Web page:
Take a Plunge into the Unconscious at the Freud Museum
The phantoms of psychoanalysis still live within the walls of the perfectly preserved Freud Museum.
The fact that the grandfather of psychoanalysis spent his last year in London is not often talked about. In a way, we have the Nazi seizure of Austria in 1938 to thank for the ultimate emergence of Lucien Freud, one of the greatest British painters of all time. This is because Sigmund Freud and his family had to escape Nazi rule due to their Jewish heritage (although Freud was a firm atheist throughout his life he considered “his essential nature <to be> Jewish”). Ultimately, this twisted the roads of fate, re-directing the entire extended family to Britain, including Sigmund’s grandson Lucien. Although they had different family houses, the evidence of dislocation, the ability of man to build anew, and ultimately the success of cultural integration is clearly found in the Sigmund Freud Museum.
The museum was founded in 1986 under the instruction of Sigmund’s daughter Anna after her death. The strikingly recent date of launch is a reminder of how new the field of psychoanalysis is and how far medicine can progress within a mere two generations. The house was the family home of the Freuds, in which Sigmund wrote ‘Moses and Monotheism’ and spent his last days. He worked closely with his daughter, who was herself a pioneer of child therapy, carrying the intellectual family torch with the success of her own independent career after Sigmund’s death in 1939. The house was her life-long tie to London, conducting research and analysing patients there. A great signifier of the close relationship between father and daughter is the joint situation within the house of their analytic couches (which itself could be subjected to much Freudian analysis). In many respects, the museum should really be dedicated to Anna, especially as she wrote many of her pivotal works here including the famous “About Losing and Being Lost” in which she described the ‘simultaneous urges to remain loyal to the dead and to turn towards new ties with the living’, which accurately conveys the darkness of the voided shadow the death of her father, mentor and collaborator left behind. Thus, there is a haunting sadness about the museum when one realises the emotional struggles the very real occupants underwent in their time there. Although the museum is technically focused on the history of psychoanalysis, one cannot escape the fact that it has always been a family home. Moments of intimacy are revealed to the visitor as they explore the various rooms: family photographs, images of close colleagues, an alpine souvenir of the region they usually holidayed in hangs in the dining room, and a portrait of Sigmund by Salvador Dali rests in the landing. The dust seems to have barely settled and many of the plants originally planted by Sigmund continue to flourish and grow in the garden.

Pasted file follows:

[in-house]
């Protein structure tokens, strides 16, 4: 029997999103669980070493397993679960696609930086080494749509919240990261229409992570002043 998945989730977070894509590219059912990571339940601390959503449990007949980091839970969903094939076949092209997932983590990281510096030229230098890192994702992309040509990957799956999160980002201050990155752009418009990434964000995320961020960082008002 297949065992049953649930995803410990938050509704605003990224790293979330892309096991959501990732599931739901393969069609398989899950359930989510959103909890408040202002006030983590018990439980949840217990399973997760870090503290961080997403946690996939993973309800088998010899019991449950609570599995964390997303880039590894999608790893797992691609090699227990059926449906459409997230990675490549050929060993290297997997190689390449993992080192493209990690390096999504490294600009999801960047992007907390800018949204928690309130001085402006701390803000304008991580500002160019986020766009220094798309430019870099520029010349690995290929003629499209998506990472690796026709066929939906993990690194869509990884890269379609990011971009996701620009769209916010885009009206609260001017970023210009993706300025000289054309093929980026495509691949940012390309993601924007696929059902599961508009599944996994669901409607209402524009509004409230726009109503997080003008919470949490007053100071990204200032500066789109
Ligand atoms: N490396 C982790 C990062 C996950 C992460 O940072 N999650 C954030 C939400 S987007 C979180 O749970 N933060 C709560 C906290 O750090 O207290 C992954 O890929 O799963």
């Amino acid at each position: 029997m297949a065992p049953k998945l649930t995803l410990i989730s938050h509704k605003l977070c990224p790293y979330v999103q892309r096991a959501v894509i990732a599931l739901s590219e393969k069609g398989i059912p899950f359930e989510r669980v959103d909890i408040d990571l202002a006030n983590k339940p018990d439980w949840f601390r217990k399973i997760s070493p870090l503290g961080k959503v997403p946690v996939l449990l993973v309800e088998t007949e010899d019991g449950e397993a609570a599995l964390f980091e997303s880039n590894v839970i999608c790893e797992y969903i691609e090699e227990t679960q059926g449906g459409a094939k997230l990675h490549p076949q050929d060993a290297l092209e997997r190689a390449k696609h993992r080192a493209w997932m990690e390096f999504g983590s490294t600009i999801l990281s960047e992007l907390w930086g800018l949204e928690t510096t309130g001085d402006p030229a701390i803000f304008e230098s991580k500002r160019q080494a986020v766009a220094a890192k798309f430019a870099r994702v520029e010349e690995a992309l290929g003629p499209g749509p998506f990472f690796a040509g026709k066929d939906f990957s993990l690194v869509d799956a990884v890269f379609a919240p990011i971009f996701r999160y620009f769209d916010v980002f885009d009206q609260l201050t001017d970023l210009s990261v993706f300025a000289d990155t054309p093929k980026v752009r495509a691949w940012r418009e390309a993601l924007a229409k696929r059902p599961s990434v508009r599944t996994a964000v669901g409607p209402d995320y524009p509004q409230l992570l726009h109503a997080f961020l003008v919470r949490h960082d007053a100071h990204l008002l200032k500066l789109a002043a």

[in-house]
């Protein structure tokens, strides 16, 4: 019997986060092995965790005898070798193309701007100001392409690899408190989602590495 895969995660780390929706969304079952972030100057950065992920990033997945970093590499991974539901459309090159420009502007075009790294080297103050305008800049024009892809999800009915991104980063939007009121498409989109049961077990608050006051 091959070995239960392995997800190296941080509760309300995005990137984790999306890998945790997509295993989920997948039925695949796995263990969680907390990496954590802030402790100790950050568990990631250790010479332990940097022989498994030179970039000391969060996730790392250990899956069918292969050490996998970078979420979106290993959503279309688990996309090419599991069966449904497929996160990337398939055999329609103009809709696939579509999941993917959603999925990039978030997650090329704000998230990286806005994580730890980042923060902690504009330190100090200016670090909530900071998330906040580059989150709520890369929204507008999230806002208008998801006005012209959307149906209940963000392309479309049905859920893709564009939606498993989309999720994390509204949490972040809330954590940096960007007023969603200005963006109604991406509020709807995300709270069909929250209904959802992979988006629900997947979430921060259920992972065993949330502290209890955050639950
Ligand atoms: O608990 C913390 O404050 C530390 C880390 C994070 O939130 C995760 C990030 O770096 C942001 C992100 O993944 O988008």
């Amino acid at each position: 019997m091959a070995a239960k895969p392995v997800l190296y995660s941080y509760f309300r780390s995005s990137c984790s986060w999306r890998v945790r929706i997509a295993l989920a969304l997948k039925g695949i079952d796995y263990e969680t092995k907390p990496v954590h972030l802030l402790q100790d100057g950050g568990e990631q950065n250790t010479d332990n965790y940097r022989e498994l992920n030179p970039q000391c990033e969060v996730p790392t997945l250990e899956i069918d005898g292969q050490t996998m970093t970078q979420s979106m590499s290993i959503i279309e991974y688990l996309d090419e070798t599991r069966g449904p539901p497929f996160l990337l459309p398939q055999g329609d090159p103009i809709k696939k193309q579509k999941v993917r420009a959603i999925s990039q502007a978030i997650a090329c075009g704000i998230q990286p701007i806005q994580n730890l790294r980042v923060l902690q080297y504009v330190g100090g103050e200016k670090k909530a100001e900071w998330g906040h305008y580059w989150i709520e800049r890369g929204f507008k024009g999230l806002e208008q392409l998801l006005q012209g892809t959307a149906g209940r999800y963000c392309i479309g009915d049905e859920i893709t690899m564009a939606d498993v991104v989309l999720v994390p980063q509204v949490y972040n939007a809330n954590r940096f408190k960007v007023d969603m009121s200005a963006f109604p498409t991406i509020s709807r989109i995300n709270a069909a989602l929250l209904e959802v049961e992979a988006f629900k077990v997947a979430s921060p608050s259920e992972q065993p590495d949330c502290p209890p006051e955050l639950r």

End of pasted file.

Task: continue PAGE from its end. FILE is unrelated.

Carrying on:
However, the real crescendo of the museum is the perfectly preserved study of Sigmund, complete with his collection of antique statues and famous chez longue in which his patients would free-associate. The famous space carries as much gravitas as to be expected: one is immediately greeting by the hundred eyes of ancient totems that produced much of the inspiration for Sigmund Freud’s theories of the unconscious. The conversations that took place here are to some extent still continued in the many lectures, seminars, and evening courses offered by the museum. Previous titles of talks have included, ‘The Effectiveness of Symbols’, Mentilisation and the Unconscious’, and ‘Psychotherapy and Biography: Unnatural Bedfellows?’ As such, the practice within the house is still very much alive: there are rotating art exhibitions forever on display, as well as film festivals and other attractions to introduce laymen into the challenging yet mythic world of psychoanalysis.
The Feud Museum is located at 20 Maresfield Gardens, London, NW3 5SX
Open Wednesdays-Sundays 12pm-5pm
Nearest tube: Finchley Road.